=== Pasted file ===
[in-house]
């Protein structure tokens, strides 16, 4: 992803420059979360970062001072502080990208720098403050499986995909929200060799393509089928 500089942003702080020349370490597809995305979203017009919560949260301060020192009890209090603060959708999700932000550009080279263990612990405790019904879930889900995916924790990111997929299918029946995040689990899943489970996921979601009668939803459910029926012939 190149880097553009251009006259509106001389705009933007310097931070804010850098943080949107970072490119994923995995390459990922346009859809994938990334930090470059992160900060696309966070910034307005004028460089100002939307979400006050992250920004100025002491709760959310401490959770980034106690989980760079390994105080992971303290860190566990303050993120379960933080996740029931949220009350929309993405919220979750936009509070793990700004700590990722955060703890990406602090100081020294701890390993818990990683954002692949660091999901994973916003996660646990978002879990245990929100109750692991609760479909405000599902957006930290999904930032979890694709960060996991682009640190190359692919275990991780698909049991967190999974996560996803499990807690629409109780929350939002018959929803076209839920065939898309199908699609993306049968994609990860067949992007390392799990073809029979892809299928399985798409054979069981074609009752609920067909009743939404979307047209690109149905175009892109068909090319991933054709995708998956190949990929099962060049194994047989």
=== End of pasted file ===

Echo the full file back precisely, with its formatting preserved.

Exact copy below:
[in-house]
């Protein structure tokens, strides 16, 4: 992803420059979360970062001072502080990208720098403050499986995909929200060799393509089928 500089942003702080020349370490597809995305979203017009919560949260301060020192009890209090603060959708999700932000550009080279263990612990405790019904879930889900995916924790990111997929299918029946995040689990899943489970996921979601009668939803459910029926012939 190149880097553009251009006259509106001389705009933007310097931070804010850098943080949107970072490119994923995995390459990922346009859809994938990334930090470059992160900060696309966070910034307005004028460089100002939307979400006050992250920004100025002491709760959310401490959770980034106690989980760079390994105080992971303290860190566990303050993120379960933080996740029931949220009350929309993405919220979750936009509070793990700004700590990722955060703890990406602090100081020294701890390993818990990683954002692949660091999901994973916003996660646990978002879990245990929100109750692991609760479909405000599902957006930290999904930032979890694709960060996991682009640190190359692919275990991780698909049991967190999974996560996803499990807690629409109780929350939002018959929803076209839920065939898309199908699609993306049968994609990860067949992007390392799990073809029979892809299928399985798409054979069981074609009752609920067909009743939404979307047209690109149905175009892109068909090319991933054709995708998956190949990929099962060049194994047989």